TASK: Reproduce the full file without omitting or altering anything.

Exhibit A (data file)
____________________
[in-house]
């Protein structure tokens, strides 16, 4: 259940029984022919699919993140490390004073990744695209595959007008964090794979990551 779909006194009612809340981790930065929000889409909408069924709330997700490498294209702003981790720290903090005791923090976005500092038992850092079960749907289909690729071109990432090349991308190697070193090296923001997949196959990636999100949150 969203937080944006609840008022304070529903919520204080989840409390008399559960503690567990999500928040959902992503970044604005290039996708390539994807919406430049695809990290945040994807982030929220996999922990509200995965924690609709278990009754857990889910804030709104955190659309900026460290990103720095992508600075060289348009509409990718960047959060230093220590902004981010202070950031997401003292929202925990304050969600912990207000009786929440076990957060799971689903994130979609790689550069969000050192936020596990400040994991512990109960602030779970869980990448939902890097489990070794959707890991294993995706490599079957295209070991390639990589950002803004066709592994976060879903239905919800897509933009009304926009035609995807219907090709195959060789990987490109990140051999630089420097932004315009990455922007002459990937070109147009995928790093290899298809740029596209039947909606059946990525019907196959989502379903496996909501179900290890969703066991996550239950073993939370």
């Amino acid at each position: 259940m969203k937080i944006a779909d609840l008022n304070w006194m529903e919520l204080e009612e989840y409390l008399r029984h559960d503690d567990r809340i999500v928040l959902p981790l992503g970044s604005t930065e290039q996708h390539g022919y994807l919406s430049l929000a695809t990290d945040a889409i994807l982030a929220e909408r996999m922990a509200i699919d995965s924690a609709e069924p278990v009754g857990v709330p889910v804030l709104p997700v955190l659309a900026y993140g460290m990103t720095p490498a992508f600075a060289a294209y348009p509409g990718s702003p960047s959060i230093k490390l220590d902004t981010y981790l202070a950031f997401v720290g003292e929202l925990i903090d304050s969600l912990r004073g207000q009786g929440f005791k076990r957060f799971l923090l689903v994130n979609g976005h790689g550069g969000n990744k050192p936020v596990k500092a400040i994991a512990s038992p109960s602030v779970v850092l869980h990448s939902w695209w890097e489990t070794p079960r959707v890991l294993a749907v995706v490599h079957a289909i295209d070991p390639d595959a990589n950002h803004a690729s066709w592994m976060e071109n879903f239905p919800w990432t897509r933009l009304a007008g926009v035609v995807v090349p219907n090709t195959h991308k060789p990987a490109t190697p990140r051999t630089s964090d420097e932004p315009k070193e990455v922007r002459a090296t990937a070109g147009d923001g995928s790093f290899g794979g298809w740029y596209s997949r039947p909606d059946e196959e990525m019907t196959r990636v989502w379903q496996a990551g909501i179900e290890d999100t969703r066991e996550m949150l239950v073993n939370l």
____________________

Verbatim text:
[in-house]
């Protein structure tokens, strides 16, 4: 259940029984022919699919993140490390004073990744695209595959007008964090794979990551 779909006194009612809340981790930065929000889409909408069924709330997700490498294209702003981790720290903090005791923090976005500092038992850092079960749907289909690729071109990432090349991308190697070193090296923001997949196959990636999100949150 969203937080944006609840008022304070529903919520204080989840409390008399559960503690567990999500928040959902992503970044604005290039996708390539994807919406430049695809990290945040994807982030929220996999922990509200995965924690609709278990009754857990889910804030709104955190659309900026460290990103720095992508600075060289348009509409990718960047959060230093220590902004981010202070950031997401003292929202925990304050969600912990207000009786929440076990957060799971689903994130979609790689550069969000050192936020596990400040994991512990109960602030779970869980990448939902890097489990070794959707890991294993995706490599079957295209070991390639990589950002803004066709592994976060879903239905919800897509933009009304926009035609995807219907090709195959060789990987490109990140051999630089420097932004315009990455922007002459990937070109147009995928790093290899298809740029596209039947909606059946990525019907196959989502379903496996909501179900290890969703066991996550239950073993939370």
């Amino acid at each position: 259940m969203k937080i944006a779909d609840l008022n304070w006194m529903e919520l204080e009612e989840y409390l008399r029984h559960d503690d567990r809340i999500v928040l959902p981790l992503g970044s604005t930065e290039q996708h390539g022919y994807l919406s430049l929000a695809t990290d945040a889409i994807l982030a929220e909408r996999m922990a509200i699919d995965s924690a609709e069924p278990v009754g857990v709330p889910v804030l709104p997700v955190l659309a900026y993140g460290m990103t720095p490498a992508f600075a060289a294209y348009p509409g990718s702003p960047s959060i230093k490390l220590d902004t981010y981790l202070a950031f997401v720290g003292e929202l925990i903090d304050s969600l912990r004073g207000q009786g929440f005791k076990r957060f799971l923090l689903v994130n979609g976005h790689g550069g969000n990744k050192p936020v596990k500092a400040i994991a512990s038992p109960s602030v779970v850092l869980h990448s939902w695209w890097e489990t070794p079960r959707v890991l294993a749907v995706v490599h079957a289909i295209d070991p390639d595959a990589n950002h803004a690729s066709w592994m976060e071109n879903f239905p919800w990432t897509r933009l009304a007008g926009v035609v995807v090349p219907n090709t195959h991308k060789p990987a490109t190697p990140r051999t630089s964090d420097e932004p315009k070193e990455v922007r002459a090296t990937a070109g147009d923001g995928s790093f290899g794979g298809w740029y596209s997949r039947p909606d059946e196959e990525m019907t196959r990636v989502w379903q496996a990551g909501i179900e290890d999100t969703r066991e996550m949150l239950v073993n939370l």